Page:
“Since the adoption of the Bill of Rights in 1791, the government has been prohibited from gathering evidence for use in a prosecution against an American citizen in a courtroom unless the government could prove the existence of probable cause that a crime has been committed,” [U.S. District Judge Ann Aiken of Portland] said.
Under the Patriot Act, she said, federal authorities can sidestep that requirement by asserting that one purpose of the surveillance is to gather foreign intelligence information – an assertion presented in secret to a special court that has little choice but to take the government’s word for it.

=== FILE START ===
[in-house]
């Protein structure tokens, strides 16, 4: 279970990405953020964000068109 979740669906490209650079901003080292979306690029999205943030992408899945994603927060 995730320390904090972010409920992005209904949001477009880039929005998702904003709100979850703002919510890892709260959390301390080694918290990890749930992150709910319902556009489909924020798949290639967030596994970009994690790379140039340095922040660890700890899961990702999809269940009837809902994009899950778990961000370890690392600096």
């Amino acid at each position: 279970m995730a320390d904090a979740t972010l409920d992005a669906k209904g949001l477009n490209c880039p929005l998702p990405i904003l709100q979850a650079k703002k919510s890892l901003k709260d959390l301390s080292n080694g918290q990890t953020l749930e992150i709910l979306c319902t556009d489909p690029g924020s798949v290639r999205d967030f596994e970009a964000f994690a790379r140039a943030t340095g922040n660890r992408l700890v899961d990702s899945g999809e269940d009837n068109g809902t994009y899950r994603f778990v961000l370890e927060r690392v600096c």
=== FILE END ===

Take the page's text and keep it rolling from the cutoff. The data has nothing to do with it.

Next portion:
Aiken said the law is an unconstitutional evasion of the Fourth Amendment, which forbids searches in criminal cases unless officers first obtain a warrant from a judge, based on information that a crime has been committed and evidence is likely to be found in a specific place. She also noted that federal agents, under the Patriot Act, don’t have to tell the secret court what items or information they are looking for.
“In place of the Fourth Amendment, the people are expected to defer to the executive branch and its representation that it will authorize such surveillance only when appropriate,” Aiken said.
“For over 200 years, this nation has adhered to the rule of law – with unparalleled success. A shift to a nation based on extra-constitutional authority is prohibited, as well as ill-advised.”